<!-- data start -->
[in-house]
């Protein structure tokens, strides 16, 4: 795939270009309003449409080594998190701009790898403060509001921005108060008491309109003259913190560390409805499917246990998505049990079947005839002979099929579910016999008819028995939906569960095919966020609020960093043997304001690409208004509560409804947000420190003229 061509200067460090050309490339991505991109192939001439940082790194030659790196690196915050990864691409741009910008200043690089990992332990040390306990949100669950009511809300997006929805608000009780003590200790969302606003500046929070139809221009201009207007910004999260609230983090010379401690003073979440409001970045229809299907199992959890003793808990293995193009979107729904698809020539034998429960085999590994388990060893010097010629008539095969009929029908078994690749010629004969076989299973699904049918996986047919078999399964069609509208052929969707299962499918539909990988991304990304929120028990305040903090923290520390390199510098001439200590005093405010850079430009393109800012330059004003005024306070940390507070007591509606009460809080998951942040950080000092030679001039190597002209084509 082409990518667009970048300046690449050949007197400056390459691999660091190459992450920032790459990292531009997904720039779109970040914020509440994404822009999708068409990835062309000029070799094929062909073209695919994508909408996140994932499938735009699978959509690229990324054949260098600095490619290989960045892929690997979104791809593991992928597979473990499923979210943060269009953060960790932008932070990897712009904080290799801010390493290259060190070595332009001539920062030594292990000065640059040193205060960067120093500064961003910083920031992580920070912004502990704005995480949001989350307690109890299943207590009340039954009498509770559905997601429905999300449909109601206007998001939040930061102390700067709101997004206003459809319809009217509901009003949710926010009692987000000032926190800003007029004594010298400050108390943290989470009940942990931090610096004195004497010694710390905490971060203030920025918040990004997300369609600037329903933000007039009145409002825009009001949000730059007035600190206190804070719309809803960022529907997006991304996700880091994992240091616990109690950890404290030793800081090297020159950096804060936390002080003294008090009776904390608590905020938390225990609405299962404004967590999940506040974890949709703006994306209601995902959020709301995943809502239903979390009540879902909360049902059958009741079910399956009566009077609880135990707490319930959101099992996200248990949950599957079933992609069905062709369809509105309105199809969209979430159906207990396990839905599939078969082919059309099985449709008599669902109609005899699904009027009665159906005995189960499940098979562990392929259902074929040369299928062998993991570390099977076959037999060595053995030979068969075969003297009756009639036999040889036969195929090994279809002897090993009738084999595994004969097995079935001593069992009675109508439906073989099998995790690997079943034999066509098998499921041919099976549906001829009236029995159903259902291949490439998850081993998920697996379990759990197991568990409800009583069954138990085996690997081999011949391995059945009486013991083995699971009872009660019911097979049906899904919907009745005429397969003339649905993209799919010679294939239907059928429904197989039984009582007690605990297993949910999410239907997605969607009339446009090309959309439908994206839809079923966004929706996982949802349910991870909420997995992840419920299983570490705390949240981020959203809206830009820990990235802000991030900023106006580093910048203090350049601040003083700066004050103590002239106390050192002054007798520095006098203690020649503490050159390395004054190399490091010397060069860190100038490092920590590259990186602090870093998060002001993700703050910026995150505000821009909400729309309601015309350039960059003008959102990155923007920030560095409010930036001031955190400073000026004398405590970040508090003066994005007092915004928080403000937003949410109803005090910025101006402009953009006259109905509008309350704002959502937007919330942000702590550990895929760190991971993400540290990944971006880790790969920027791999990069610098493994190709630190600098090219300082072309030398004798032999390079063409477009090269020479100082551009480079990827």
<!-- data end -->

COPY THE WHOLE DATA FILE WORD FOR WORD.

[in-house]
């Protein structure tokens, strides 16, 4: 795939270009309003449409080594998190701009790898403060509001921005108060008491309109003259913190560390409805499917246990998505049990079947005839002979099929579910016999008819028995939906569960095919966020609020960093043997304001690409208004509560409804947000420190003229 061509200067460090050309490339991505991109192939001439940082790194030659790196690196915050990864691409741009910008200043690089990992332990040390306990949100669950009511809300997006929805608000009780003590200790969302606003500046929070139809221009201009207007910004999260609230983090010379401690003073979440409001970045229809299907199992959890003793808990293995193009979107729904698809020539034998429960085999590994388990060893010097010629008539095969009929029908078994690749010629004969076989299973699904049918996986047919078999399964069609509208052929969707299962499918539909990988991304990304929120028990305040903090923290520390390199510098001439200590005093405010850079430009393109800012330059004003005024306070940390507070007591509606009460809080998951942040950080000092030679001039190597002209084509 082409990518667009970048300046690449050949007197400056390459691999660091190459992450920032790459990292531009997904720039779109970040914020509440994404822009999708068409990835062309000029070799094929062909073209695919994508909408996140994932499938735009699978959509690229990324054949260098600095490619290989960045892929690997979104791809593991992928597979473990499923979210943060269009953060960790932008932070990897712009904080290799801010390493290259060190070595332009001539920062030594292990000065640059040193205060960067120093500064961003910083920031992580920070912004502990704005995480949001989350307690109890299943207590009340039954009498509770559905997601429905999300449909109601206007998001939040930061102390700067709101997004206003459809319809009217509901009003949710926010009692987000000032926190800003007029004594010298400050108390943290989470009940942990931090610096004195004497010694710390905490971060203030920025918040990004997300369609600037329903933000007039009145409002825009009001949000730059007035600190206190804070719309809803960022529907997006991304996700880091994992240091616990109690950890404290030793800081090297020159950096804060936390002080003294008090009776904390608590905020938390225990609405299962404004967590999940506040974890949709703006994306209601995902959020709301995943809502239903979390009540879902909360049902059958009741079910399956009566009077609880135990707490319930959101099992996200248990949950599957079933992609069905062709369809509105309105199809969209979430159906207990396990839905599939078969082919059309099985449709008599669902109609005899699904009027009665159906005995189960499940098979562990392929259902074929040369299928062998993991570390099977076959037999060595053995030979068969075969003297009756009639036999040889036969195929090994279809002897090993009738084999595994004969097995079935001593069992009675109508439906073989099998995790690997079943034999066509098998499921041919099976549906001829009236029995159903259902291949490439998850081993998920697996379990759990197991568990409800009583069954138990085996690997081999011949391995059945009486013991083995699971009872009660019911097979049906899904919907009745005429397969003339649905993209799919010679294939239907059928429904197989039984009582007690605990297993949910999410239907997605969607009339446009090309959309439908994206839809079923966004929706996982949802349910991870909420997995992840419920299983570490705390949240981020959203809206830009820990990235802000991030900023106006580093910048203090350049601040003083700066004050103590002239106390050192002054007798520095006098203690020649503490050159390395004054190399490091010397060069860190100038490092920590590259990186602090870093998060002001993700703050910026995150505000821009909400729309309601015309350039960059003008959102990155923007920030560095409010930036001031955190400073000026004398405590970040508090003066994005007092915004928080403000937003949410109803005090910025101006402009953009006259109905509008309350704002959502937007919330942000702590550990895929760190991971993400540290990944971006880790790969920027791999990069610098493994190709630190600098090219300082072309030398004798032999390079063409477009090269020479100082551009480079990827």